# How to Count Unique Values Based on Criteria in Another Column in Excel (4 Methods)

## Dataset Overview

Imagine we have an Excel file containing data about various fruits exported by a businessman to different European countries. The dataset includes two columns: Product Name and Country of Export. Our goal is to count the unique types of fruits based on specific criteria in the other column. In the example below, we’ve determined and counted the number of distinct fruit types sent to Canada:

### Method 1 – Using UNIQUE, LEN, and FILTER Functions (for Microsoft Office 365 users)

• Background:
• If you’re using Microsoft Office 365, the easiest way to achieve this is by utilizing the UNIQUE function exclusively in Excel 365.
• We’ll count unique values based on criteria in another column.
• Steps:
• Open your Excel workbook and navigate to the sheet where you want to perform this operation.
• Let’s assume you have data in columns B (Product) and C (Country).
• We want to count unique product types exported to Canada.
• Formula:
• In cell F9, enter the following formula:
=SUM(--(LEN(UNIQUE(FILTER(B5:B14,C5:C14=F8,"")))>0))

• Formula Breakdown:
• The FILTER function will return cells from the Product column where the corresponding cell values in the Country column are Canada (F8).
• The UNIQUE function will extract unique values from the filtered cell values.
• The LEN function checks if the length of each unique item extracted by the UNIQUE function is greater than zero (0). It returns TRUE if the length is greater than zero, otherwise FALSE.
• We use double minus signs (– –) to transform TRUE and FALSE values to 1 and 0, respectively.
• We sum up the values in this list to get the total count of unique product types.
• Result:
• After pressing ENTER, you’ll obtain the total count of unique fruit types exported to Canada.
• For example, if the businessman exported fruits to Canada four times, but Banana was exported twice, the formula will count cell B13 as a duplicate. Therefore, it returns 3 as the total count of unique fruit types exported to Canada.

• You can include multiple criteria from different columns. For instance, if you’ve added a Month column indicating when a specific product is exported to a country, you can use the Month column as a second criterion along with the Country column to count unique fruit types exported to Canada in June.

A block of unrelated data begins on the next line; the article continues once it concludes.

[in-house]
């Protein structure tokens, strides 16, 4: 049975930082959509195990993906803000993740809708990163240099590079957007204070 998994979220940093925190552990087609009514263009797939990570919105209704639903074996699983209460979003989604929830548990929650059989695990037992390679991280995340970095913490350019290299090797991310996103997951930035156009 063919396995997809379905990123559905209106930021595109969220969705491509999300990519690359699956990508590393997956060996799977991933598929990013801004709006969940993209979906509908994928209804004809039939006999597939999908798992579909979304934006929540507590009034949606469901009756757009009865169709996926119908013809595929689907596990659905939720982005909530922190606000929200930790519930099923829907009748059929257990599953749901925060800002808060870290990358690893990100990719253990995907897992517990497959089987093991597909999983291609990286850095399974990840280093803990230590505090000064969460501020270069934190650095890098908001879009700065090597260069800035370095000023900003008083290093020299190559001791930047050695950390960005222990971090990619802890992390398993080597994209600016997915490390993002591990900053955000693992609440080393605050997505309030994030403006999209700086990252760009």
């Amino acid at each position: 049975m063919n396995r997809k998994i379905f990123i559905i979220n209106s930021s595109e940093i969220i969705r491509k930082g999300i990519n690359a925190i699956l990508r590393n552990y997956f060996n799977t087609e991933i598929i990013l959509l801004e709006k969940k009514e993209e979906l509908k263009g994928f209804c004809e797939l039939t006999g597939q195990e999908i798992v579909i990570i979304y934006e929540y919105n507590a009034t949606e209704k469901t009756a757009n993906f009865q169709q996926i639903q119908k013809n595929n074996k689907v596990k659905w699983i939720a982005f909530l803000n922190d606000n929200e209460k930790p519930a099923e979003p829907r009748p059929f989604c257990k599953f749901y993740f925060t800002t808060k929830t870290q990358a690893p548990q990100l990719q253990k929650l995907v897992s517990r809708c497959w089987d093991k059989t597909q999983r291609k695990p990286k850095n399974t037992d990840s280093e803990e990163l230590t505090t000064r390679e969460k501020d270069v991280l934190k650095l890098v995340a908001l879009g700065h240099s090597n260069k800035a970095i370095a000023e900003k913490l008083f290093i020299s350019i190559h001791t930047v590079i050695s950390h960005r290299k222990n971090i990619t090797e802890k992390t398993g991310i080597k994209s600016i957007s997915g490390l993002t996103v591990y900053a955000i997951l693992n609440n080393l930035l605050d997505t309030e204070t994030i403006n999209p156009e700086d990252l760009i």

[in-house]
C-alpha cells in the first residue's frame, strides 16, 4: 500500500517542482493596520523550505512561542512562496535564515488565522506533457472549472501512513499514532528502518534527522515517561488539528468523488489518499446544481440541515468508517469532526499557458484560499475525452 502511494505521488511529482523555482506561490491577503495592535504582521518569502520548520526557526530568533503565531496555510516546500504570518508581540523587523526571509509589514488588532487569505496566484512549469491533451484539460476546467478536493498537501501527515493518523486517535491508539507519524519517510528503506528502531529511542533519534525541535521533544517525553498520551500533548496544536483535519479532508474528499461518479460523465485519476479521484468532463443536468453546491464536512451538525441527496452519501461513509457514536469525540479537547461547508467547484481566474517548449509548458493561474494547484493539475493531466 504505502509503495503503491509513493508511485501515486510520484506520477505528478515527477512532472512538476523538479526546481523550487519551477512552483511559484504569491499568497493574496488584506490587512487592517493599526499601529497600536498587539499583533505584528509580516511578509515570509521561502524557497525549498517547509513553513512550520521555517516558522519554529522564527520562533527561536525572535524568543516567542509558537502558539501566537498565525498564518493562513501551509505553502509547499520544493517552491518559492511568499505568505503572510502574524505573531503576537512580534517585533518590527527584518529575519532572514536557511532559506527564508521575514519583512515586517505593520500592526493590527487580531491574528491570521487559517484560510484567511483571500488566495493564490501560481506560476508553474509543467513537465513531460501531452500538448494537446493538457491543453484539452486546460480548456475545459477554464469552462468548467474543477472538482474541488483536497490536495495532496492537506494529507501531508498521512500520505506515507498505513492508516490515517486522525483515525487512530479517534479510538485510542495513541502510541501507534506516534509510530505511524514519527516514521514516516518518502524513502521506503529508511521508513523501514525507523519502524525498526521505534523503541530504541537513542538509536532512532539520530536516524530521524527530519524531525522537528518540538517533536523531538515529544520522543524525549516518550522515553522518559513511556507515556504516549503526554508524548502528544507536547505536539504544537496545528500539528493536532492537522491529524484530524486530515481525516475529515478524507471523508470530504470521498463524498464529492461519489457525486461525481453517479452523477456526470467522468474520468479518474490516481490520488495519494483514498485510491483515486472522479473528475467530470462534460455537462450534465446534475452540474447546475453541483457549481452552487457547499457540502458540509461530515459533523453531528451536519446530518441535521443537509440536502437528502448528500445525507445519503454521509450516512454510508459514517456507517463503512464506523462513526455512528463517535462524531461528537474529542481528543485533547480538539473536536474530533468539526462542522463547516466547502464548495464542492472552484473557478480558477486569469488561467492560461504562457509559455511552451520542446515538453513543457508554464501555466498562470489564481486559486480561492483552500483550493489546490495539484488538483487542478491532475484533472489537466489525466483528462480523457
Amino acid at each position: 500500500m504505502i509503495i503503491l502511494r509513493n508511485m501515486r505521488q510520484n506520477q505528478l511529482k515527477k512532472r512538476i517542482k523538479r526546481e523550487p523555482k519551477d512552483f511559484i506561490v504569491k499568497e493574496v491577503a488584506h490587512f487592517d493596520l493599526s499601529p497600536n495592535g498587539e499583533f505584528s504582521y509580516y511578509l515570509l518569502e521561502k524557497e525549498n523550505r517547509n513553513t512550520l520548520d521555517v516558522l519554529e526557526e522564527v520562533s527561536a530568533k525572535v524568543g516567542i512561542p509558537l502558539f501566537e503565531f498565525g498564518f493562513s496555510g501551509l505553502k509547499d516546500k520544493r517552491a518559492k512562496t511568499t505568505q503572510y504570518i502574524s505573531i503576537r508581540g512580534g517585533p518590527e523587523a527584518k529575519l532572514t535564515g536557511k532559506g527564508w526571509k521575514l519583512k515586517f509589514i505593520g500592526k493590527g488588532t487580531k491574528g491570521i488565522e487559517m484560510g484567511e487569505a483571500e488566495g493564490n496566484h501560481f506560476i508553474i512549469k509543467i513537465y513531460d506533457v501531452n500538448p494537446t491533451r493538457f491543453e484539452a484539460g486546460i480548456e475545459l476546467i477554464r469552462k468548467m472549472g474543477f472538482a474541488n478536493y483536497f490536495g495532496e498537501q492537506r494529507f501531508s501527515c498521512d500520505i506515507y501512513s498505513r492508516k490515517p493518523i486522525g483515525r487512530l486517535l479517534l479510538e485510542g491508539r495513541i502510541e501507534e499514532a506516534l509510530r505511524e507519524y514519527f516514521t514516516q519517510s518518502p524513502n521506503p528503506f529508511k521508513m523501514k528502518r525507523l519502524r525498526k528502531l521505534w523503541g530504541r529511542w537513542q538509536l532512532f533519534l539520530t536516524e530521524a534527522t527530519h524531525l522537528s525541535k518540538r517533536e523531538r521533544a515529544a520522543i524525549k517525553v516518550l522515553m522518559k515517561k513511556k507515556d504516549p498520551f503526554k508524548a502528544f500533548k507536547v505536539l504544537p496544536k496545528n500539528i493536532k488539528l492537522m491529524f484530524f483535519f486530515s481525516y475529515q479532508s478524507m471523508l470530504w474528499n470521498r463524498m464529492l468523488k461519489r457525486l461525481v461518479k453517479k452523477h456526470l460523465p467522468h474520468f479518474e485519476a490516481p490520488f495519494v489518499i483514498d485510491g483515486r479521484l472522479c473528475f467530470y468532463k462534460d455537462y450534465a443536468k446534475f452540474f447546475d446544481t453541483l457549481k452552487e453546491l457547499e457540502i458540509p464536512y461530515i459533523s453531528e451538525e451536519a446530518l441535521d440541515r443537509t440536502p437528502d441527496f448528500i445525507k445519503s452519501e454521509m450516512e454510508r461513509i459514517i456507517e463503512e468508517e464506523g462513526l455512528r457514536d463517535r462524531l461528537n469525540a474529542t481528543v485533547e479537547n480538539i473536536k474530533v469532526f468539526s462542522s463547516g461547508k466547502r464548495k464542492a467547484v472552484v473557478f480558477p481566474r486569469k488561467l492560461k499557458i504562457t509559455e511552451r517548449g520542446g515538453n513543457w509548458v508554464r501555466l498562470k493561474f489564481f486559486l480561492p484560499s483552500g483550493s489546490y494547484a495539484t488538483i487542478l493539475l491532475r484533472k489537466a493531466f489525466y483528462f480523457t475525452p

• Enter the following formula in cell G10.
=SUM(--(LEN(UNIQUE(FILTER(B5:B14,(C5:C14=G8)*(D5:D14=G9),"")))>0))

• Now, let’s break down this formula:
• FILTER Function:
• The FILTER function will return cells from the Product column (B5:B14) where both of the following conditions are met:
• The corresponding cell values in the Country column (C5:C14) are Canada (G8).
• The corresponding cell values in the Month column (D5:D14) are June (G9).
• UNIQUE Function:
• The UNIQUE function will extract unique values from the filtered cell values obtained from the previous step.
• LEN Function:
• The LEN function checks if the length of each unique item extracted by the UNIQUE function is greater than zero (0). It returns TRUE if the length is greater than zero, otherwise FALSE.
• Double Minus Signs (- -):
• We use double minus signs to transform TRUE and FALSE values to 1 and 0, respectively.
• SUM Function:
• Finally, we sum up the values in this list to get the total count of unique product types exported to Canada in June.

Result:

• After pressing ENTER, the cell will return 2 as the total count of unique types of fruits exported to Canada in June.
• This calculation excludes cells B8 and B13, considering that Banana was exported twice during that month.

### Method 2 – Using UNIQUE, ROWS, and FILTER Functions (for Microsoft Office 365 users)

• Background:
• In this method, we’ll merge the UNIQUE, ROWS, and FILTER functions to achieve our goal.
• We want to count unique product types exported to Canada based on specific criteria.
• Formula:
• In cell G9, enter the following formula:
=IFERROR(ROWS(UNIQUE(FILTER(B5:B14,C5:C14=G8))),0)

• Formula Breakdown:
• The FILTER function will return cells from the Product column (B5:B14) where the corresponding cell values in the Country column (C5:C14) are Canada (G8).
• The UNIQUE function will extract unique values from the filtered cell values.
• The ROWS function counts the number of rows (unique items) returned by the UNIQUE function.